WASHINGTON – Feb. 27, 2019 – Pending home sales rebounded strongly in January, according to the National Association of Realtors® (NAR). All four major regions saw month-to-month growth last month, including the largest surge in the South, an area that includes Florida.
The Pending Home Sales Index, a forward-looking indicator based on contract signings, increased 4.6 percent to 103.2 in January, up from 98.7 in December. Year-over-year contract signings, however, declined 2.3 percent, making January the thirteenth straight month of annual decreases.
Lawrence Yun, NAR chief economist, says he expected an increase in January home sales because a "change in Federal Reserve policy and the reopening of the government were very beneficial to the market."
Of the four major regions, three areas experienced a decline in a year-to-year comparison, however. Only the Northeast enjoyed a slight growth spurt.
Yun says higher rates discouraged many would-be buyers in 2018. "Homebuyers are now returning and taking advantage of lower interest rates, while a boost in inventory is also providing more choices for consumers."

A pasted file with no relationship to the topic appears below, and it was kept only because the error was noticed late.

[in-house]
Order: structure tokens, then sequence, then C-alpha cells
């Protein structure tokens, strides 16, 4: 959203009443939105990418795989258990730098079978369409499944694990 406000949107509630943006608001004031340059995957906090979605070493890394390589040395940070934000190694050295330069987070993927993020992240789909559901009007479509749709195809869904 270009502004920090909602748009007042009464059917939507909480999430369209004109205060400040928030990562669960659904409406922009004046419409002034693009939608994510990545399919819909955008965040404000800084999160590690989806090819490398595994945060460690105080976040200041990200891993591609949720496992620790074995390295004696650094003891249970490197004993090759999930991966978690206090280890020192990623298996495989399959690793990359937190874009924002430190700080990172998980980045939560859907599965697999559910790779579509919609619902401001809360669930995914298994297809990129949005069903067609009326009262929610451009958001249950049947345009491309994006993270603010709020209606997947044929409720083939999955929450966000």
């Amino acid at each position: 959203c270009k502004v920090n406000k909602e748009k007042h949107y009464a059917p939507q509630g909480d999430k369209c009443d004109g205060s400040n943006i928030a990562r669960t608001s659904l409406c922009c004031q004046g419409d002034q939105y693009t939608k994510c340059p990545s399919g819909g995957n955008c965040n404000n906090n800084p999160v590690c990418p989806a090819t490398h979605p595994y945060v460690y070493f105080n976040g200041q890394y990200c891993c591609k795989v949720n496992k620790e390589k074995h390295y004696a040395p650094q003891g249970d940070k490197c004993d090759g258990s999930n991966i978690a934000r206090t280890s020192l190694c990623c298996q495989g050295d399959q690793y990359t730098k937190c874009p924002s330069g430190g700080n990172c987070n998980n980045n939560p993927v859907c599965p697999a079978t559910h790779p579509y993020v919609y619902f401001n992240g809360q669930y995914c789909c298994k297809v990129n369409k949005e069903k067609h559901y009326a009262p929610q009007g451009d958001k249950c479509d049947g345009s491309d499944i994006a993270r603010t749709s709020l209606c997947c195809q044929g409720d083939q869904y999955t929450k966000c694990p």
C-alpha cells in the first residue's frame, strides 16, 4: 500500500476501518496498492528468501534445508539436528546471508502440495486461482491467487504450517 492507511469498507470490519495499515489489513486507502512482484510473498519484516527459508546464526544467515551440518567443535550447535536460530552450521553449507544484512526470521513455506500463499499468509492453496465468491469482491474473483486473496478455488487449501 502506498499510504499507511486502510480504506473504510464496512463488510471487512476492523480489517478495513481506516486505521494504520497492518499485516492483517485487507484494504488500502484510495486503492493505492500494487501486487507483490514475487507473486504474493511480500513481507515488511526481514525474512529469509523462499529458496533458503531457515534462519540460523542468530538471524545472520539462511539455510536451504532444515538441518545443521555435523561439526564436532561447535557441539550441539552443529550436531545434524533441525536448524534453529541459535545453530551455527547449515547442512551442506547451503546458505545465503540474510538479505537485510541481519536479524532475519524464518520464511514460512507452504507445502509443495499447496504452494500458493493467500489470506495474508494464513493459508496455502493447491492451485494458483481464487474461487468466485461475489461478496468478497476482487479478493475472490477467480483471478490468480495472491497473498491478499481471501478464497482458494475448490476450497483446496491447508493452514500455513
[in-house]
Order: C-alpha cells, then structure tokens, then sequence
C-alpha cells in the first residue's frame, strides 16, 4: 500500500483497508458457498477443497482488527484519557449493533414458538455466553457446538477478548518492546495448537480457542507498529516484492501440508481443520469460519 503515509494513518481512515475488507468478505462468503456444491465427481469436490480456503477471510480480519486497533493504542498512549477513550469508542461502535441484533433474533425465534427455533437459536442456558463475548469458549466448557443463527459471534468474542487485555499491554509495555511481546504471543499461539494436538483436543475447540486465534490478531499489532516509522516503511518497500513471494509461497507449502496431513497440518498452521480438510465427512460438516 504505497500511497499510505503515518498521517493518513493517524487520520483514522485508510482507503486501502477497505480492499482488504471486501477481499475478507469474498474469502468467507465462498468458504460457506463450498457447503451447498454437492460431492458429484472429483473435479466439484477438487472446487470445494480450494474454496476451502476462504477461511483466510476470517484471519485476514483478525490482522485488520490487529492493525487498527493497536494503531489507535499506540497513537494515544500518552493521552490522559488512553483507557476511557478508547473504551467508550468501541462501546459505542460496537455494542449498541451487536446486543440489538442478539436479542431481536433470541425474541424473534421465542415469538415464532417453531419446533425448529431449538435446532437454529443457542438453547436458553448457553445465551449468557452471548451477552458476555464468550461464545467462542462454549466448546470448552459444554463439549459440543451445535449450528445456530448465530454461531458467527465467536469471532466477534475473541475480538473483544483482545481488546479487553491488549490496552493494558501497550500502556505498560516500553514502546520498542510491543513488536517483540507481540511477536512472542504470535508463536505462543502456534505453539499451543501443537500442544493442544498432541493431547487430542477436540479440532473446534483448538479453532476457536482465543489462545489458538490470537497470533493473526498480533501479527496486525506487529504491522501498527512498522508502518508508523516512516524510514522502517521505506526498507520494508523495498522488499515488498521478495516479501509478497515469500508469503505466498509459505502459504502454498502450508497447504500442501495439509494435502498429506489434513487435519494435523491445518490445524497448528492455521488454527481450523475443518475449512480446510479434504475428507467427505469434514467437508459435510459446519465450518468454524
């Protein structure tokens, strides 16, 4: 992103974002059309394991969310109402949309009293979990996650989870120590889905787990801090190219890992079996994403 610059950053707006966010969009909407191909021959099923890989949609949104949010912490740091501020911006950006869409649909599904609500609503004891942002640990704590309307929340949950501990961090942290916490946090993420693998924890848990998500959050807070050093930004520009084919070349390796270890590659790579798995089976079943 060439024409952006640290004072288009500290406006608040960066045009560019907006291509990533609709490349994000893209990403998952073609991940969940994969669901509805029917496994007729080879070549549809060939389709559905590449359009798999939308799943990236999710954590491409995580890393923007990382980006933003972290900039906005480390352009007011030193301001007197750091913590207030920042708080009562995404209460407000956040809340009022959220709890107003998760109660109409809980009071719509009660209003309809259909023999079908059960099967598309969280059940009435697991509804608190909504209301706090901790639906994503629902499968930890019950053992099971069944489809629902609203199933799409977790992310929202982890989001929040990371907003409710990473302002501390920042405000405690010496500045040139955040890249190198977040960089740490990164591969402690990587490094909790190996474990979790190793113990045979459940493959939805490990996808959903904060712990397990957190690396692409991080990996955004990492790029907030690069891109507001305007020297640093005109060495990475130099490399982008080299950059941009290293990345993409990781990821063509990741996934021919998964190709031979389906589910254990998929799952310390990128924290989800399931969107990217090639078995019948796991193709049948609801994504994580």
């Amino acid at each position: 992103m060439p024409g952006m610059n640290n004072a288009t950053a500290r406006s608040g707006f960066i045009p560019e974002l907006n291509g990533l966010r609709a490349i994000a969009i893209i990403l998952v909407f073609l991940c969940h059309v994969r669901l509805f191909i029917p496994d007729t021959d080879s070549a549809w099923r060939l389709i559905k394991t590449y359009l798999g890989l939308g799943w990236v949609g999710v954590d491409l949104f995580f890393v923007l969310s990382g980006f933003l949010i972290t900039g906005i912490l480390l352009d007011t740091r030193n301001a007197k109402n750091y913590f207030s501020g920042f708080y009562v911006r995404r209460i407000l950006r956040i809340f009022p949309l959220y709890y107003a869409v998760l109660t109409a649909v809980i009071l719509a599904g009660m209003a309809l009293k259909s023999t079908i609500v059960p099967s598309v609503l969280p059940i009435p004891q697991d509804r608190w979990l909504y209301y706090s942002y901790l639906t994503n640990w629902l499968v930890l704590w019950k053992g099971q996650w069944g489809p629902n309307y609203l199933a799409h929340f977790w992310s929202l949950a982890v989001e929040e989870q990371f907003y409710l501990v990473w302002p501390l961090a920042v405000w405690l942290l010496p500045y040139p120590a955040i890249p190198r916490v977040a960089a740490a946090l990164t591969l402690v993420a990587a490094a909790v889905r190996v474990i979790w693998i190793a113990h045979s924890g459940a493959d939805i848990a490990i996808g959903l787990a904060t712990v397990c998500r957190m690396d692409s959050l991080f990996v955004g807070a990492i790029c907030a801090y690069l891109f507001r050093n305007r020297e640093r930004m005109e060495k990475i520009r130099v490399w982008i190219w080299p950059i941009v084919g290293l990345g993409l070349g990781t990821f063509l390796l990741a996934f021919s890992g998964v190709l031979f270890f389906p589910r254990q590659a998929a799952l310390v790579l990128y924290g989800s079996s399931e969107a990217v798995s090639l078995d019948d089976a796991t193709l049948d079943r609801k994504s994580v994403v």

Additionally, Yun says the inventory of for-sale homes has risen, which bodes well for increased pending sales going forward, and positive pending home sales figures in January will likely continue.
"Income is rising faster than home prices in many areas and mortgage rates look to remain steady," he says." Furthermore, job creation will help lift home buying."
January pending home sales regional breakdown
In 2019, Yun forecasts existing-home sales will be around 5.28 million – down 1.1 percent from 2018 (5.34 million). The national median existing-home price this year is expected to increase around 2.2 percent. In 2018, existing sales declined 3.1 percent and prices rose 4.9 percent.
Pending sales in the Northeast rose 1.6 percent to 94.0 in January and are now 7.6 percent above a year ago. In the Midwest, the index rose 2.8 percent to 100.2 in January – 0.3 percent lower than January 2018.
Pending home sales in the South jumped 8.9 percent to an index of 119.8 in January, which is 3.1 percent lower than this time last year. The index in the West increased 0.3 percent in January to 87.3 and fell 10.1 percent below a year ago.
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